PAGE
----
The history of twentieth-century France depicts a struggle between the republican ideal of a unitary state and the shifting concerns of a pluralistic society.
Daniel Mendelsohn's The Lost represents one man's search to find
the truth about himself, his family and the Holocaust.
A new memoir by Robert Hughes reveals the idiosyncratic sensibility of a celebrated art critic.
Iran Awakening is the memoir of Shirin Ebadi, who was awarded the Nobel Peace Prize for her struggle to hold Iran's clerical regime accountable for its gross human rights violations.
Wole Soyinka's You Must Set Forth at Dawn is a captivating memoir of the political and cultural dilemmas the author and activist encountered, and a compelling chronicle of Nigeria's turbulent past.
Satirist Alan Bennett's Untold Stories is a packed suitcase of a book by one of Britain's finest writers, exploring the ra
A Greenspan memoir will do fine in the marketplace. It is the kind of Important Book daughters buy for father's birthday. In the unlikely event Greenspan tells the truth, it would be a sensational bestseller.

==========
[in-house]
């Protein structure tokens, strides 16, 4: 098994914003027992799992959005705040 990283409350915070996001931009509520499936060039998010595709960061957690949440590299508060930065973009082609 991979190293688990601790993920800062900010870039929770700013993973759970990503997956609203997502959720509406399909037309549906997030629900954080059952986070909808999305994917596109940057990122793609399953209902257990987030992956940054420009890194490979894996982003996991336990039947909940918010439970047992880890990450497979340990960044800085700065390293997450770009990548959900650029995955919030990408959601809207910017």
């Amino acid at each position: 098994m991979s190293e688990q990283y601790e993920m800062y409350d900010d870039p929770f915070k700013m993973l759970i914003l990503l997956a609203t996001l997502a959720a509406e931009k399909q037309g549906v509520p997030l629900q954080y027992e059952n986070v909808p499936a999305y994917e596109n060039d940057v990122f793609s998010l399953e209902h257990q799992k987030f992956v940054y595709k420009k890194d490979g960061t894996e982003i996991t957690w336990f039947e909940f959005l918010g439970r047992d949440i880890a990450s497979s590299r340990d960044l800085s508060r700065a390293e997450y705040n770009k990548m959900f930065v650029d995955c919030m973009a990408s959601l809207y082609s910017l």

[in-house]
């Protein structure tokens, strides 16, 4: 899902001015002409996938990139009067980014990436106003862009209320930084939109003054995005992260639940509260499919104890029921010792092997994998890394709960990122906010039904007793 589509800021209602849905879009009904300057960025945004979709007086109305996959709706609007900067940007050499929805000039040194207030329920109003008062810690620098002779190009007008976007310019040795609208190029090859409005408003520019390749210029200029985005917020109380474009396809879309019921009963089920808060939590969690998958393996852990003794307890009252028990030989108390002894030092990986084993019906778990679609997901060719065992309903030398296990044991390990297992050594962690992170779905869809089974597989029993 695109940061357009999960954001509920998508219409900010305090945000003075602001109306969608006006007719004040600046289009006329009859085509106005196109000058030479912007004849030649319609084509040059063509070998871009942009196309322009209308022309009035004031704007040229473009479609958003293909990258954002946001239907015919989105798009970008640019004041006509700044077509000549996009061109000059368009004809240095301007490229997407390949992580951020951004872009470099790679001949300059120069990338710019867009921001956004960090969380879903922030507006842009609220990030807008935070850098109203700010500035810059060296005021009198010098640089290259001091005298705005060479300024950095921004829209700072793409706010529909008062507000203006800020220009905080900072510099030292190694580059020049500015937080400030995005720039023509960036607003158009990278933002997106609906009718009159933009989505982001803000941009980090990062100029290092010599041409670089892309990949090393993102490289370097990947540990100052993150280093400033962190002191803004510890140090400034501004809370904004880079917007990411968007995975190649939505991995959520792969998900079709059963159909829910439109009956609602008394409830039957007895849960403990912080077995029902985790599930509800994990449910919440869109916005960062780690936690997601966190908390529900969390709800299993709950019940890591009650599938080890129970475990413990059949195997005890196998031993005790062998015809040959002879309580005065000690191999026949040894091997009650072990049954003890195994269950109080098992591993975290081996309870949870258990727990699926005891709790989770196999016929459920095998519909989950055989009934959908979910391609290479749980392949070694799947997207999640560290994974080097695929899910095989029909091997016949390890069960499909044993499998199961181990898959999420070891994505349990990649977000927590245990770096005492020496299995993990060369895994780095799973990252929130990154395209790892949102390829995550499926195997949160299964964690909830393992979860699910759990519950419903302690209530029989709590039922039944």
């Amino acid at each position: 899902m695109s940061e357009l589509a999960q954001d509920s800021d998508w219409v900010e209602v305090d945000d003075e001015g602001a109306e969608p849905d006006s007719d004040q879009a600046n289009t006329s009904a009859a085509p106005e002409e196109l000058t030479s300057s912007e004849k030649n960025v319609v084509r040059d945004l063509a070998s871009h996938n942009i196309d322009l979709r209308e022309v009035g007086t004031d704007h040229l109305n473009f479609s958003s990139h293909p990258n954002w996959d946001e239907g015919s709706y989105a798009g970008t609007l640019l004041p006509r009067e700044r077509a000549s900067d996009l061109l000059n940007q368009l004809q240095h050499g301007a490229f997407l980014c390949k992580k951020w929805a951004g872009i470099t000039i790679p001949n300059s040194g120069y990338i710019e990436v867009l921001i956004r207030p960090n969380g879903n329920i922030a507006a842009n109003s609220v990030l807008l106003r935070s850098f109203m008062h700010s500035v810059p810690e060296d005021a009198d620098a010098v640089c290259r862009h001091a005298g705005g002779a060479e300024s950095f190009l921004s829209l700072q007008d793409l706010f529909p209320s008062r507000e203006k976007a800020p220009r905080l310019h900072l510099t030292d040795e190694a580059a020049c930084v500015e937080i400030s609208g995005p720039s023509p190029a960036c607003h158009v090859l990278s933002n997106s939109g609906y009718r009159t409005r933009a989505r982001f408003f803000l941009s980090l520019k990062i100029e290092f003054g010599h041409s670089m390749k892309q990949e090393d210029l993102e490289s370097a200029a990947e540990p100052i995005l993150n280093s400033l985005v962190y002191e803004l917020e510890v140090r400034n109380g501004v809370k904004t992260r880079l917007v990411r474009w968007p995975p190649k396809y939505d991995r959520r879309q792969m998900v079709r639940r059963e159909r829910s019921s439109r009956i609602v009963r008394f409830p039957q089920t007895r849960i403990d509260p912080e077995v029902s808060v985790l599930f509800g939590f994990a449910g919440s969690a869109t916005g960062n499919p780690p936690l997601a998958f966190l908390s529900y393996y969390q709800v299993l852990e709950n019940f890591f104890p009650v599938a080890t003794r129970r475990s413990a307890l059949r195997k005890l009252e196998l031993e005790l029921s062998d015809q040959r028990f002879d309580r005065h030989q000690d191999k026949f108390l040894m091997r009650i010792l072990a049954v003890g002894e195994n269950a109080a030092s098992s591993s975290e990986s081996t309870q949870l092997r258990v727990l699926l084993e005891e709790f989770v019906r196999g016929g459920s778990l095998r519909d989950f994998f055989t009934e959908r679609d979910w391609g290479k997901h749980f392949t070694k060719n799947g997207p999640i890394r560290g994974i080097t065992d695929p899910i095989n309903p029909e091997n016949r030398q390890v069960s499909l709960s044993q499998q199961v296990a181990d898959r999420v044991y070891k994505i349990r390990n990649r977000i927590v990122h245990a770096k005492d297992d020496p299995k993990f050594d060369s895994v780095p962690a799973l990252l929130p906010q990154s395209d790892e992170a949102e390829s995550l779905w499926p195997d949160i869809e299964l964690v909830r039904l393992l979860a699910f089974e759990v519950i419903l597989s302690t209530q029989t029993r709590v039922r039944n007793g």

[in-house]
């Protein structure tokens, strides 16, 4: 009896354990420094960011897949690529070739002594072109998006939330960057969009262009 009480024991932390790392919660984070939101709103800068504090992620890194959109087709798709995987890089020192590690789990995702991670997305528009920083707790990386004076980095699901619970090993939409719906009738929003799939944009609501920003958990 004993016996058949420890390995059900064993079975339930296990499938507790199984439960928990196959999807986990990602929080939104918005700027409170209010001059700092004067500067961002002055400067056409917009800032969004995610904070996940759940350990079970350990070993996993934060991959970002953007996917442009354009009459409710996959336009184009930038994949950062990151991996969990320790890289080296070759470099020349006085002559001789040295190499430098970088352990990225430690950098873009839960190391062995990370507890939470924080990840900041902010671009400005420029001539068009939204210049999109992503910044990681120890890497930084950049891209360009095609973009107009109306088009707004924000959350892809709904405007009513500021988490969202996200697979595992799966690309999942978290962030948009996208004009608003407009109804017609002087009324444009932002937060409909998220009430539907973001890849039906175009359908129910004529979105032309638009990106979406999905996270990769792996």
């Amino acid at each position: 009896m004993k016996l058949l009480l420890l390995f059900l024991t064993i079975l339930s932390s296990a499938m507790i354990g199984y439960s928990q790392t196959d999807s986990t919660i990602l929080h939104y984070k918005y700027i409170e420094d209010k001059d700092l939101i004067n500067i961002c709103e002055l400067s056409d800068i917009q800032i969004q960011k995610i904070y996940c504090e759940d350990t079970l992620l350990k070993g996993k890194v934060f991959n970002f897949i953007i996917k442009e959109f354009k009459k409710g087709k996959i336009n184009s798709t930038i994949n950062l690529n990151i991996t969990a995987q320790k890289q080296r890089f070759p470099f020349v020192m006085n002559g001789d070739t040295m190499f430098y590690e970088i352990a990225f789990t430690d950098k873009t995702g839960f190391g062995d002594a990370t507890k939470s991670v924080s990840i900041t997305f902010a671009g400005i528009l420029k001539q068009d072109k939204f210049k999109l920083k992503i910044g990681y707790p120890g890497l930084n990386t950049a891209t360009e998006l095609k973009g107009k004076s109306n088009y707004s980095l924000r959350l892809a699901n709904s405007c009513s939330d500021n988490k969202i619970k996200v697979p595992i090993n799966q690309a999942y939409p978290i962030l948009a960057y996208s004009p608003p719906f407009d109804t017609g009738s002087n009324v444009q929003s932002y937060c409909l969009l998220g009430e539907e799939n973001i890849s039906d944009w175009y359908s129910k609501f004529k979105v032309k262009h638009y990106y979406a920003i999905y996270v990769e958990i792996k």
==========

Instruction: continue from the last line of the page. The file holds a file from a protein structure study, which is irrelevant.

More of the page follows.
James Frey's faux memoir exposes corporate publishing as an
industry so starved for bestsellers that it is unable to protect
itself from fraud.
Gabriel García Márquez's new novella begins as an
autobiography, but the passion-filled story of an old man, mad with
love and clinging to life, weaves Marquez's other fiction into the
Party in the Blitz, the final volume of Nobel laureate Elias
Canetti's memoirs, is a chaotic, horribly fascinating memoir of a man
who was a slave to love, an omnivorous intellect and a literary giant.